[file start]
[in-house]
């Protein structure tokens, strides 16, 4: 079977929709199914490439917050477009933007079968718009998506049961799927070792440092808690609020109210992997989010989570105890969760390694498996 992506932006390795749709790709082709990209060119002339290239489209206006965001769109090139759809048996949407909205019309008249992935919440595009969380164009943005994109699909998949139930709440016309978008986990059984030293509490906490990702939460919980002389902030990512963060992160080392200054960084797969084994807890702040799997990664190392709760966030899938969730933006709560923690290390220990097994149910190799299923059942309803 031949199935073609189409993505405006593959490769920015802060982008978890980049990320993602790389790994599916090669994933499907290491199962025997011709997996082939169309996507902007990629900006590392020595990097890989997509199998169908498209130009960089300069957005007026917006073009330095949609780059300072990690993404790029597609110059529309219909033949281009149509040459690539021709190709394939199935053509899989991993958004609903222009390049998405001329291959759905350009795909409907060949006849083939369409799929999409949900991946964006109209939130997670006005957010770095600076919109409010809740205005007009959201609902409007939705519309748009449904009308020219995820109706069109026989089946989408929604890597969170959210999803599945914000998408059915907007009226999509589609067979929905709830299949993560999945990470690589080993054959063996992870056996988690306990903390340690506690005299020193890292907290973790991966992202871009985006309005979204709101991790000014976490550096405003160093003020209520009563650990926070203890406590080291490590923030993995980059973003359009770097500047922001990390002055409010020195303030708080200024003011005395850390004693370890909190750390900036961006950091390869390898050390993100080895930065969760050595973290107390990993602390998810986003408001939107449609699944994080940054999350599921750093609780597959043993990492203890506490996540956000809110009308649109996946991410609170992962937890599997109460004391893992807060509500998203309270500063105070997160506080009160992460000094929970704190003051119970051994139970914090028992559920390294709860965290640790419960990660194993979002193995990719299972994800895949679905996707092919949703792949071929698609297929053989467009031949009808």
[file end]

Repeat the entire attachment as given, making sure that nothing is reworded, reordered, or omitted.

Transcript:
[in-house]
């Protein structure tokens, strides 16, 4: 079977929709199914490439917050477009933007079968718009998506049961799927070792440092808690609020109210992997989010989570105890969760390694498996 992506932006390795749709790709082709990209060119002339290239489209206006965001769109090139759809048996949407909205019309008249992935919440595009969380164009943005994109699909998949139930709440016309978008986990059984030293509490906490990702939460919980002389902030990512963060992160080392200054960084797969084994807890702040799997990664190392709760966030899938969730933006709560923690290390220990097994149910190799299923059942309803 031949199935073609189409993505405006593959490769920015802060982008978890980049990320993602790389790994599916090669994933499907290491199962025997011709997996082939169309996507902007990629900006590392020595990097890989997509199998169908498209130009960089300069957005007026917006073009330095949609780059300072990690993404790029597609110059529309219909033949281009149509040459690539021709190709394939199935053509899989991993958004609903222009390049998405001329291959759905350009795909409907060949006849083939369409799929999409949900991946964006109209939130997670006005957010770095600076919109409010809740205005007009959201609902409007939705519309748009449904009308020219995820109706069109026989089946989408929604890597969170959210999803599945914000998408059915907007009226999509589609067979929905709830299949993560999945990470690589080993054959063996992870056996988690306990903390340690506690005299020193890292907290973790991966992202871009985006309005979204709101991790000014976490550096405003160093003020209520009563650990926070203890406590080291490590923030993995980059973003359009770097500047922001990390002055409010020195303030708080200024003011005395850390004693370890909190750390900036961006950091390869390898050390993100080895930065969760050595973290107390990993602390998810986003408001939107449609699944994080940054999350599921750093609780597959043993990492203890506490996540956000809110009308649109996946991410609170992962937890599997109460004391893992807060509500998203309270500063105070997160506080009160992460000094929970704190003051119970051994139970914090028992559920390294709860965290640790419960990660194993979002193995990719299972994800895949679905996707092919949703792949071929698609297929053989467009031949009808």